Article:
Third Heathrow runway expected to be given the go-ahead
Following years of deliberation, the UK government is finally set to decide on whether to give the go-ahead for a third runway at Heathrow.
Prime Minister Theresa May will include the issue in a meeting of ministers on the Cabinet’s economic sub-committee.
If the committee signs off the Airports National Policy Statement (NPS), it will then go before the full Cabinet for approval later on Tuesday morning.
The proposal has long been debated in parliament with many who favour it saying it will help to ease the UK’s congested airspace and have a knock-on positive effect on the economy, while those against it are concerned about the impact it will have on air quality and the environment.
The cabinet itself is split; foreign secretary Boris Johnson strongly opposed the proposal when he was London Mayor, calling the whole project a “fantasy”.
If the project gets the green light, Transport Secretary Chris Grayling is likely to make a statement to MPs, who are expected to be given a vote on the NPS within 21 sitting days.
Heathrow is Europe’s busiest airport, but it is now running at full capacity. The expansion plans are expected to cost £14bn and are likely to get the go-ahead.
An independent commission recommended Heathrow as the site for a new runway in 2015, saying that adding capacity there would bring the country the greatest economic benefits. The government has based its national policy statement on these findings.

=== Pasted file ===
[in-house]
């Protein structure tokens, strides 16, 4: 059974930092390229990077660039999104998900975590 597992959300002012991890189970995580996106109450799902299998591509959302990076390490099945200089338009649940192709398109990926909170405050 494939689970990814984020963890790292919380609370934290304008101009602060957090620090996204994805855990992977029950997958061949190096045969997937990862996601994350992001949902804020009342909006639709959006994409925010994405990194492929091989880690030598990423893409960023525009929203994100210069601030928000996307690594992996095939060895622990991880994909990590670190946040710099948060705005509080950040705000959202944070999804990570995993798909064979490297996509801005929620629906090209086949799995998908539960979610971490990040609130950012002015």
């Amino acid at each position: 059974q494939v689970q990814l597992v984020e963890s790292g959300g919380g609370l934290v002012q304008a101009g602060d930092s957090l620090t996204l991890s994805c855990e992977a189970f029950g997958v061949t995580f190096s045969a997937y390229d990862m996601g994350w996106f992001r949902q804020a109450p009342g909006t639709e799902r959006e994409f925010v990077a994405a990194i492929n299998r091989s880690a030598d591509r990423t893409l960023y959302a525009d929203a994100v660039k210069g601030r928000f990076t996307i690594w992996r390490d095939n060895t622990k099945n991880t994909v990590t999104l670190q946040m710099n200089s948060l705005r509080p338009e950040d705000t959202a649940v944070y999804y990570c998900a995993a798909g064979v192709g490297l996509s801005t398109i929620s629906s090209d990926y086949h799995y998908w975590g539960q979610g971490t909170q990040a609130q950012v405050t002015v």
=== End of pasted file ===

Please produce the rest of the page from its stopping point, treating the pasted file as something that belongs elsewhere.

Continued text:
However, critics warn the plan is “expensive and complex” and bad for the environment, with one pressure group even hinting that legal action may be taken against the Department for Transport (DfT) over its “dodgy” handling of the process.
Alternative schemes include expanding Gatwick Airport in West Sussex.
Any announcement in favour of a third runway is likely to be met with dismay by MPs from across the divide whose constituencies are already affected by Heathrow air traffic.
On Monday, Liberal Democrat leader Sir Vince Cable, whose Twickenham seat stands to be affected by expansion, branded the scheme “ill-conceived”.
Meanwhile, Extend the Runway - a group advocating increasing capacity by lengthening the airport’s northern runway - said the DfT “lacks both expertise and attention to detail” and had not listened to its proposal.
“People should have zero confidence that the DfT have run a rigorous process on Heathrow’s expensive and complex plan,” the group said on Twitter.
The No Third Runway Coalition, which counts Sir Vince and Labour shadow chancellor John McDonnell among its members, said the DfT’s process had been “dodgy and has favoured Heathrow Airport Ltd from the start”.
“That will be proven in court, if it comes to it,” they added.
The Aviation Environment Federation said it is “extremely unlikely that the government will have been able to find solutions to key challenges related to the environmental impacts of expansion”.
The group said: “The Aviation Strategy, which is being taken forward under a separate process to the Heathrow NPS, will set out how the environmental impacts of aviation nationally should be tackled, but will not be consulted upon until later this year, with publication of the final strategy not expected until the middle of next year.
“The decision on Heathrow is set to be taken, therefore, in the absence of any policy on how to tackle aviation’s carbon emissions, so with no clarity on whether limits on aviation growth will be needed in order to meet climate change obligations.”